Furthermore, it is quite possible that they play a part in making the spectacle you are there to witness somewhat less compelling. First, they can block your view of the action, if there are enough of them in the crowd surrounding you. Then, teammates can’t hear each other, and coaches can’t pass on instructions to their players. Many spectators are driven to wear earplugs, thereby insulating themselves from the environment they came to be part of. Those that don’t wear earplugs are of course exposing themselves to the possibility of permanent damage to their hearing, seeing as the vuvuzela emits a noise 30-50 decibels louder than the 85 decibels considered potentially damaging to the nerve cells of the cochlea.

Besides these risks to one’s hearing, preliminary studies are showing that the vuvuzela can play a role in spreading colds, flu and tuberculosis – none of which seem to be things we should encourage during flu season, in a country with already high rates of tuberculosis. The chance of infection stems from the droplets of moisture that gather at the business end of the instrument, and which are then expelled while blowing (to the extent that some spectators have reported wet shirts and hair), and also of course from the sharing of vuvuzelas between fans.

These considerations add up to the vuvuzela being a plausible contender for consideration as a risk to public health. As a smoker, the public health risks I apparently expose others to lead to my enforced isolation at public events such as football matches, and I doubt that I’d get very far by claiming culture in my defence. Is this simply because some prejudices are more entrenched than others, and are therefore considered more reasonable?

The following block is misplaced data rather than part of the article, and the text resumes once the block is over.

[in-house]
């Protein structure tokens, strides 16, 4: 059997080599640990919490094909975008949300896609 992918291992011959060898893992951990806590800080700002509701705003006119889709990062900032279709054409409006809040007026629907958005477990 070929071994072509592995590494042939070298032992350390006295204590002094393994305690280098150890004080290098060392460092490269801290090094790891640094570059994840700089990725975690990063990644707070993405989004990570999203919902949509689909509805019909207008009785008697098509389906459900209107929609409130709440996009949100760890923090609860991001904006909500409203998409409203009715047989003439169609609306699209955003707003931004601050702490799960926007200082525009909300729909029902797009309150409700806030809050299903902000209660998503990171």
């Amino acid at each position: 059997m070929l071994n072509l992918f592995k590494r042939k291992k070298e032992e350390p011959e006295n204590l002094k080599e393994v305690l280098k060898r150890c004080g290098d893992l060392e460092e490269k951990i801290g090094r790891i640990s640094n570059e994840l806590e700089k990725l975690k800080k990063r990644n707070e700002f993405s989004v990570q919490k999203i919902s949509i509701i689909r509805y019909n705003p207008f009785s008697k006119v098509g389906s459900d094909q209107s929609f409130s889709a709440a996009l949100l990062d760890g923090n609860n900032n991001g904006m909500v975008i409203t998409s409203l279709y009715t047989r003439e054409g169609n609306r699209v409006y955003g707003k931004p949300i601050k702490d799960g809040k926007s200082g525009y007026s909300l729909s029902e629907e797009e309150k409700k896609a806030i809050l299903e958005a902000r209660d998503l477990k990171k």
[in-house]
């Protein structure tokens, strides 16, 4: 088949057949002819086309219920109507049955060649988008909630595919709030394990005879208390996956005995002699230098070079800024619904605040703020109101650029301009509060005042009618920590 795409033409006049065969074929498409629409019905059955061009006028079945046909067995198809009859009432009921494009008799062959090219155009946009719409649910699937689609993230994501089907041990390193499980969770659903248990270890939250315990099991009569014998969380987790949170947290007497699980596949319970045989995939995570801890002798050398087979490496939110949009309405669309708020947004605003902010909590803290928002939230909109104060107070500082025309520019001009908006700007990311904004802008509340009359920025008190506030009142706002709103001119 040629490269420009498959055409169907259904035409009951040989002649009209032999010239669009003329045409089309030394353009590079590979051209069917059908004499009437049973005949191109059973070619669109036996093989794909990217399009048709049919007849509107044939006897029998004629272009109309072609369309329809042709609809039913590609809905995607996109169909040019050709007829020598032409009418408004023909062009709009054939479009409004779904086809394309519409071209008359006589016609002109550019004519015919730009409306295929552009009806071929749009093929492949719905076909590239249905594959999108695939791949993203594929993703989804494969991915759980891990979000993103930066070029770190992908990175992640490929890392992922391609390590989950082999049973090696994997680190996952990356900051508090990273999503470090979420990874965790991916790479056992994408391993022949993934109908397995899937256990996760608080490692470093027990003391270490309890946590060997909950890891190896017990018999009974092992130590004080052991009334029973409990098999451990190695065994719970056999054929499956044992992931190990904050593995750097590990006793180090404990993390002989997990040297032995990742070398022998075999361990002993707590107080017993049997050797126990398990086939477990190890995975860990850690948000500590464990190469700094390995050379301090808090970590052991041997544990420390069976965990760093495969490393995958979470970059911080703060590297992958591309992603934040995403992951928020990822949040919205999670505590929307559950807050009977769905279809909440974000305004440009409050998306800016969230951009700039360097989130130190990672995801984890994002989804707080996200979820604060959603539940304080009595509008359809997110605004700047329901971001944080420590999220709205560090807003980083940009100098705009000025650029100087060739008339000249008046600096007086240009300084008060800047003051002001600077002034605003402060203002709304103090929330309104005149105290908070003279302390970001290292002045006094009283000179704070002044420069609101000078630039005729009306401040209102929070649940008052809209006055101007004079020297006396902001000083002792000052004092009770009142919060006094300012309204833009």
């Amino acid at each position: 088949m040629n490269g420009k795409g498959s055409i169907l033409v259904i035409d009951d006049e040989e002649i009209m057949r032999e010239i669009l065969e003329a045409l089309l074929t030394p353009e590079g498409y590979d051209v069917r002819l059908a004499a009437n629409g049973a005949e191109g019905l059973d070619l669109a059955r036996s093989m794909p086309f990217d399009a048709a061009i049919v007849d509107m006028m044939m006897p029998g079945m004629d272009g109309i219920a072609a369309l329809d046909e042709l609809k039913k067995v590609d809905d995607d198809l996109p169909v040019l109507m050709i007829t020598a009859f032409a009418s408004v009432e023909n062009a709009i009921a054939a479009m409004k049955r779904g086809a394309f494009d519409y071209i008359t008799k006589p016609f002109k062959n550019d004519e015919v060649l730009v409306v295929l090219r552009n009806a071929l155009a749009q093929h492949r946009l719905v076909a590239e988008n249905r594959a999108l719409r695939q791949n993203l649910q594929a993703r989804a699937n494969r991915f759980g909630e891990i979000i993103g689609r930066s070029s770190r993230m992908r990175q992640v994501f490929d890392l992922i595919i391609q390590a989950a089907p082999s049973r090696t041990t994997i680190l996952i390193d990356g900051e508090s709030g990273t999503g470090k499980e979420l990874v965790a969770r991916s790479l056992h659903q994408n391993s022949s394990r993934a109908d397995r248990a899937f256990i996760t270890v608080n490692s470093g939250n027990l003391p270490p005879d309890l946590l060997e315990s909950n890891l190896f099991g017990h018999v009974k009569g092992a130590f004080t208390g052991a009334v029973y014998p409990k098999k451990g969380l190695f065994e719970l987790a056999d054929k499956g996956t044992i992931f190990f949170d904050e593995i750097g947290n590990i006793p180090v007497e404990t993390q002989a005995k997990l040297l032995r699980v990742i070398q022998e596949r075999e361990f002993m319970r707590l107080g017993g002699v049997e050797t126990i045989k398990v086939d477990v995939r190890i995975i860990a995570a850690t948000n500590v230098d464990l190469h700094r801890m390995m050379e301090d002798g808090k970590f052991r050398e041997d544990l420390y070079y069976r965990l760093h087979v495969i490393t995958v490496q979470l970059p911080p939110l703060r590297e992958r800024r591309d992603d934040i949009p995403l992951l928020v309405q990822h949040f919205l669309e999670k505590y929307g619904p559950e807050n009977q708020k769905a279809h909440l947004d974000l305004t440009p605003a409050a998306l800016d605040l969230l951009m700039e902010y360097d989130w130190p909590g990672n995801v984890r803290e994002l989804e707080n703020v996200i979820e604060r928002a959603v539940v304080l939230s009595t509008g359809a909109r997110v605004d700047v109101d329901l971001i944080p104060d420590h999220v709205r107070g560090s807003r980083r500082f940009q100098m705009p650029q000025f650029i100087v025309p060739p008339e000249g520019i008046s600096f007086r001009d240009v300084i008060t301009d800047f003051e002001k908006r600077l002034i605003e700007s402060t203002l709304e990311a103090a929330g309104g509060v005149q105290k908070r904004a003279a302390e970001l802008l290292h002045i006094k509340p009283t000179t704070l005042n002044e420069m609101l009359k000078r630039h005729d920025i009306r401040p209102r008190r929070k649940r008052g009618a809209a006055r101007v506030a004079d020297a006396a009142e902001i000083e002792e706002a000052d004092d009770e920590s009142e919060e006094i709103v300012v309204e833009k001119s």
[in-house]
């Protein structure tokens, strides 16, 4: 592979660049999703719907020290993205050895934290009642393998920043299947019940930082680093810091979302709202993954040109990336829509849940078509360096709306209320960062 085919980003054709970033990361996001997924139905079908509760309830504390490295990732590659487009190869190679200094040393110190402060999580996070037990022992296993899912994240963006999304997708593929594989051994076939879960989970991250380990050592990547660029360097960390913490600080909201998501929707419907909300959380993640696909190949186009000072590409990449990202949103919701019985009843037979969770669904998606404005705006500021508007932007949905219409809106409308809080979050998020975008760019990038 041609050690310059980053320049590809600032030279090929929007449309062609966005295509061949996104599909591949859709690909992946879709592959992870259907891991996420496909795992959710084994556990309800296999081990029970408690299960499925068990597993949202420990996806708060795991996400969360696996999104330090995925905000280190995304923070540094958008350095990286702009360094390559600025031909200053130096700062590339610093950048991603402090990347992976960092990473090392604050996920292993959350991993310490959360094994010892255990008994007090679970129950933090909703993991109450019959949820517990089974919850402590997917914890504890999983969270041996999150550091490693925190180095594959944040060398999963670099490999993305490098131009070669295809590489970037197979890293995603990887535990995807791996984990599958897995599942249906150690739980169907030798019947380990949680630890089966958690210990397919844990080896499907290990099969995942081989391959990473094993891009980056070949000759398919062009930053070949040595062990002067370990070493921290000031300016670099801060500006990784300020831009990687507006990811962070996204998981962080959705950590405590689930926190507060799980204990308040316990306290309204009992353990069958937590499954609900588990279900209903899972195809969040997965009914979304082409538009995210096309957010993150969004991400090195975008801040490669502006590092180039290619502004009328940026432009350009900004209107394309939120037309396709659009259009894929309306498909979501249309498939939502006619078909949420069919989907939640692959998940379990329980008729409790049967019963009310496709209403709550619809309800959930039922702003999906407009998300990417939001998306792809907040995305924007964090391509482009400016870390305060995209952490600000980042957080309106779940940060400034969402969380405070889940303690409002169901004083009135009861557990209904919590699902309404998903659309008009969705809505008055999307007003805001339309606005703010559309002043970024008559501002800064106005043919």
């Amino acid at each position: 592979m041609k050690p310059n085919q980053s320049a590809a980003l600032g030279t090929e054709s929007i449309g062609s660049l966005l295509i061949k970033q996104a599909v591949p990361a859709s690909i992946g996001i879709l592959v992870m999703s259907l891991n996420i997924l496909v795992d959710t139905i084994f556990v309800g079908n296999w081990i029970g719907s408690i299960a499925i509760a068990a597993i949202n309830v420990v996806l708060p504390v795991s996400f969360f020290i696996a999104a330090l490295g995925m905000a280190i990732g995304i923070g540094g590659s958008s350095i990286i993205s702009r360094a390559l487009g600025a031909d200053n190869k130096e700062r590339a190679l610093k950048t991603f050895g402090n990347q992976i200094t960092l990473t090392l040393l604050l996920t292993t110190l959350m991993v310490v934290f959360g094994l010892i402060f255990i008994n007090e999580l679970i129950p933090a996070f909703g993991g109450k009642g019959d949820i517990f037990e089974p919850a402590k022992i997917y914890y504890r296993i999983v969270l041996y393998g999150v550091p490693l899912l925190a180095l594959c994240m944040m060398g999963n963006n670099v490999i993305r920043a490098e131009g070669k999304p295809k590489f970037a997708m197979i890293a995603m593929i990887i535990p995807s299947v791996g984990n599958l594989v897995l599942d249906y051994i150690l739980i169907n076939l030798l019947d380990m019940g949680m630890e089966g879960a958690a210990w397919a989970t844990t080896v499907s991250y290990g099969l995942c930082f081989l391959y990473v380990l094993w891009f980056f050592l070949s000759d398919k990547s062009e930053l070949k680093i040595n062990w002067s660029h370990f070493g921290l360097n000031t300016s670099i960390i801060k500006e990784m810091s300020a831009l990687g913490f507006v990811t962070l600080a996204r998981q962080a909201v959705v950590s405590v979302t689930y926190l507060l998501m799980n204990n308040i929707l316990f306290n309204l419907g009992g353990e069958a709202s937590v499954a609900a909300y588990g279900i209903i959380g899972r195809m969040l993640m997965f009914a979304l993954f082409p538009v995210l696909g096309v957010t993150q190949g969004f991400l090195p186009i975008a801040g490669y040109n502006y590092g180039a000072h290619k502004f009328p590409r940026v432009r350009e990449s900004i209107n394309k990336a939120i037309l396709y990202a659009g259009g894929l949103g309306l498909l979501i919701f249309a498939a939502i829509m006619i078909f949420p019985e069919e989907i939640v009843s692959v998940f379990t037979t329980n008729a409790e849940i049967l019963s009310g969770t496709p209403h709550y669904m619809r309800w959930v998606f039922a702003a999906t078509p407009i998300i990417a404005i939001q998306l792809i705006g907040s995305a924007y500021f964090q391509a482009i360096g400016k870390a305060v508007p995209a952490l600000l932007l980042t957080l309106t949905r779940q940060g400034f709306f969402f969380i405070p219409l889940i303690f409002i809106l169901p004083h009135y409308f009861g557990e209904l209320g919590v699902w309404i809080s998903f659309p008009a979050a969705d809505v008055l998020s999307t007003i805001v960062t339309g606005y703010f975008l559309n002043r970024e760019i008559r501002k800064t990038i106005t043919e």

I don’t know, because nobody seems able to offer any argument against the banning of the vuvuzela, or at least its controlled use. The response is typically to simply say that people like me are racists, that we have no “gees”, or to make claims like “it’s here to stay, and you should simply deal with it”. And I am dealing with it – I’ll go to all the games I have tickets for, and I’ll enjoy them – just not as much as I could have, if the vuvuzelas were less prevalent.

In the meanwhile, I’ll also deal with it by pointing out that they aren’t liked for good reason, and that it’s no argument for them to simply accuse their detractors of prejudice or a lack of gees. Especially so when your arguments in favour of them seem to themselves rely on little more than prejudice, as well as on a notable deficit in common sense. It isn’t at all obvious that the vuvuzela is part of our culture – and even if it was, it’s hardly clear that it should be.

By Jacques Rousseau

Jacques Rousseau teaches critical thinking and ethics at the University of Cape Town, South Africa, and is the founder and director of the Free Society Institute, a non-profit organisation promoting secular humanism and scientific reasoning.